Estela Bensimon: In one session that I spoke about, there was an African-American chemistry professor and he said: You know when I was in college, we would work in those groups (this is particularly true in science lab), and my peers made assumptions about me. They did not necessarily seek me out to be part of their groups until they realized that I knew what was going on in chemistry. And I think that that’s what happens. You asked me about centered in whiteness [earlier], I bet that oftentimes when students are asked to break into groups, they might exclude Black, Latinx, Indigenous racially minoritized students. And this is particularly negative if there’s only a couple of those students in the classroom. If there is a critical mass in the classroom, it will not matter as much because they will get together on their own and that’s okay. By breaking down into groups, you have to be sensitive to the dynamics around those groups – who speaks in those groups. It’s good to walk around and see that students and that the groups are not being dominated – this is also a gender issue, by the way.
Rob Shorette: There’s been a concern expressed in the Q&A about students potentially “taking advantage” of a faculty member’s warmth. It seems like the implication is that faculty may believe that if they use warm and welcoming language, the students will take advantage of it. Can you provide some recommendations about how to respond to that concern?
Estela Bensimon: Well, I guess, in part, we are in this profession to be taken advantage of. [Laughs.] We are teachers, right, and so we want students to come to us and to learn. So if taking advantage means [students] not doing the work…. and they won’t really study, I would probably say, “How do you know? Have you tried it? Have you had that experience with students?” I would also say that everything that I showed you about her [Jennifer Ortiz, as discussed earlier in the webinar] syllabus and her language, the use of “I,” instead of speaking in a third person singular – that those are all demonstrations of creativity, of caring, and of exercising her practice with the utmost integrity, and that’s what we want to strive for.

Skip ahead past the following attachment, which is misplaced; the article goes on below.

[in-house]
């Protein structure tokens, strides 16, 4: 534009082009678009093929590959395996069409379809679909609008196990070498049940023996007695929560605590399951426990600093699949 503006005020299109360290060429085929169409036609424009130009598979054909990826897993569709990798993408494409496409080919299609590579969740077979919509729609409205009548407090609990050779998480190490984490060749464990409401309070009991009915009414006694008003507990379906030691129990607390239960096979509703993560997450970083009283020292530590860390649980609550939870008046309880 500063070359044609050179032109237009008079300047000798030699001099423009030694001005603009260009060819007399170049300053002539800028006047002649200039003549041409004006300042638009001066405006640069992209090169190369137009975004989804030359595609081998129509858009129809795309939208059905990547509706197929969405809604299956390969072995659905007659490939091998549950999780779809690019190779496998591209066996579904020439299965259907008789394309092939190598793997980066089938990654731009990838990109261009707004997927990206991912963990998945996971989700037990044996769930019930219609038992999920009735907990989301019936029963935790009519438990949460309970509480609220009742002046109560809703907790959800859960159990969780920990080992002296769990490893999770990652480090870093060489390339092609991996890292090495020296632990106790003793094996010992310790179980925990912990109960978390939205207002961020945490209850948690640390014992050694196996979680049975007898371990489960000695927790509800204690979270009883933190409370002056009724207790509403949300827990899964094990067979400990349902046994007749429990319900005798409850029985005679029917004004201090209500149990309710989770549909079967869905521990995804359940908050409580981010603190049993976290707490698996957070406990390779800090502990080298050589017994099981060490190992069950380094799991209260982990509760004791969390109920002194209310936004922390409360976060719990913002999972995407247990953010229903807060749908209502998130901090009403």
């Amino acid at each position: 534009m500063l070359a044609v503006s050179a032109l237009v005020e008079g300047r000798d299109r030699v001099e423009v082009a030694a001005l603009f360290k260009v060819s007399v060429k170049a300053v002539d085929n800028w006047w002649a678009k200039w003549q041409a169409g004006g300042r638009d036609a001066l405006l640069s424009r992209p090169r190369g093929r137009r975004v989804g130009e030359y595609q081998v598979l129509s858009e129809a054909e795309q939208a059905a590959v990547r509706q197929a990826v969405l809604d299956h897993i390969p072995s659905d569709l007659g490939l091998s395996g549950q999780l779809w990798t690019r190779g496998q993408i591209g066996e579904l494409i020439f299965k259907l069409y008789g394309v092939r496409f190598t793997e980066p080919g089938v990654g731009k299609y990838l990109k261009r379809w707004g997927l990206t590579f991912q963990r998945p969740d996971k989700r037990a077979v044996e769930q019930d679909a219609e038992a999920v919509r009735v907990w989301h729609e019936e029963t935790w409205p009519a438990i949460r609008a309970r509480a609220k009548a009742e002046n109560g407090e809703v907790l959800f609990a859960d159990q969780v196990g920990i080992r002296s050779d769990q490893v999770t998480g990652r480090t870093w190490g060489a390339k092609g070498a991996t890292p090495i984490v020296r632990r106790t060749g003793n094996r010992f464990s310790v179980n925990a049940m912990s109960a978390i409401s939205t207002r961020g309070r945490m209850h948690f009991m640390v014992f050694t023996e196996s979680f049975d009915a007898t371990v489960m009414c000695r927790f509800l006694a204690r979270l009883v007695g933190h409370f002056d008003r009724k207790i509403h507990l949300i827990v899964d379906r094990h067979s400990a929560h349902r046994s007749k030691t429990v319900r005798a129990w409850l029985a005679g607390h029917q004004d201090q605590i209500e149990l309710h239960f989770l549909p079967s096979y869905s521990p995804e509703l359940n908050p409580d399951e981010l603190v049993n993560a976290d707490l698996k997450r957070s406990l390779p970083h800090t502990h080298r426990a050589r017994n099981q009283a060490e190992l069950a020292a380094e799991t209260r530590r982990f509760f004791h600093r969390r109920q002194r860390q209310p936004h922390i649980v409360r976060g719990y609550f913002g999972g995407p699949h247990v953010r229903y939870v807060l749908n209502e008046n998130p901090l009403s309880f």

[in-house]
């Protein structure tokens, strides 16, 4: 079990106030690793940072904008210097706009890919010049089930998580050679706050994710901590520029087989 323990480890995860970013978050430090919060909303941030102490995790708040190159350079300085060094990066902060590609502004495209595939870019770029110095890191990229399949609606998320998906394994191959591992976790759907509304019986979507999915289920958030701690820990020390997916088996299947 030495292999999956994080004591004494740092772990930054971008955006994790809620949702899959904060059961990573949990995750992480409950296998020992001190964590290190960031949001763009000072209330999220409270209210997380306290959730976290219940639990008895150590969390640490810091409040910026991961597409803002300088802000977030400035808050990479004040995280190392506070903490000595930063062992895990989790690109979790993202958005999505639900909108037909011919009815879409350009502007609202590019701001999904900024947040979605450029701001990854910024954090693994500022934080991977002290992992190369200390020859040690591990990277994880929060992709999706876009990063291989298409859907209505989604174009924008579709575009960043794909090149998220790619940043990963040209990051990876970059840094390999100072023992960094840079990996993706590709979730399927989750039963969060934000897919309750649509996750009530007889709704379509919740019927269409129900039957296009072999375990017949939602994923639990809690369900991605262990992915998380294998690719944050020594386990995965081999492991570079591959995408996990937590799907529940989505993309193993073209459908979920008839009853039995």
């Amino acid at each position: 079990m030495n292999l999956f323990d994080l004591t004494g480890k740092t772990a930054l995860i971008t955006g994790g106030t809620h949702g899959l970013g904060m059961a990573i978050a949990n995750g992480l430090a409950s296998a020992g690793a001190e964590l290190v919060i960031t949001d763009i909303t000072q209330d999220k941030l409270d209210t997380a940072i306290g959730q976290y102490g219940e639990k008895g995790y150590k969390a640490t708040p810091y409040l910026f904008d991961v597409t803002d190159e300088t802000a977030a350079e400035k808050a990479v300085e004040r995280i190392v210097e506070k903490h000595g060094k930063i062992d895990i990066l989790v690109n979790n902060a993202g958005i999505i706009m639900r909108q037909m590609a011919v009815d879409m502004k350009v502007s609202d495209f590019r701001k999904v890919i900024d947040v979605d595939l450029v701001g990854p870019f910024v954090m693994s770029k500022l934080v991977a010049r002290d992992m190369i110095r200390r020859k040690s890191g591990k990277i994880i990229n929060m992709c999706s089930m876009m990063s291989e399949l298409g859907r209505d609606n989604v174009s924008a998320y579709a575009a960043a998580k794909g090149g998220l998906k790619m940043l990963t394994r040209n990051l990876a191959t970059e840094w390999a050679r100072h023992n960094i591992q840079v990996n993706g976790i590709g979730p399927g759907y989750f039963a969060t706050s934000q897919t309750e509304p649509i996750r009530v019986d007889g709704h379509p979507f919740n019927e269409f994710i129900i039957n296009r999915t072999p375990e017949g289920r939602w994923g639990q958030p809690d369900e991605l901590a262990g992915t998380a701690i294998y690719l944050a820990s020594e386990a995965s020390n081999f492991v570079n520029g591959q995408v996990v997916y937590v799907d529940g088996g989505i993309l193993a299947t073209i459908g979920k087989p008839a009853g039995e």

Rob Shorette: Last question: Much of the conversation seems to be focused on the context of small classes…what advice do you have for large undergraduate STEM courses that have the stigma of being extremely difficult already or in courses where students have preconceived anxieties about their performance, such as math.
Estela Bensimon: What I would say is that you would need to be very focused at first – maybe the first three weeks of class – to create an environment that, to the extent possible, breaks down the barriers of a big classroom like that, and also to be aware of those anxieties (and the questioner is already aware) and to think about what are those anxieties and how can I dampen them? Those large classrooms can be very intimidating. I’m not sure that I would ever raise my hand to speak in a group like that because I would be so scared (you can probably sense that I have an accent) that people would laugh when I speak… because I’m not speaking the way that makes me, “American,”… that I might say the wrong thing, that the Professor might make fun of me… so all of those things are real and it’s finding a way of countering them. I’m sure that there are many who have an answer to that – about how you can create a welcoming and safe environment in a big classroom.
###Please explore the Center for Urban Education’s Syllabus Review Guide, or for more information on CUE equity tools, please visit the Center for Urban Education’s CUE tools website, or view our Resources page.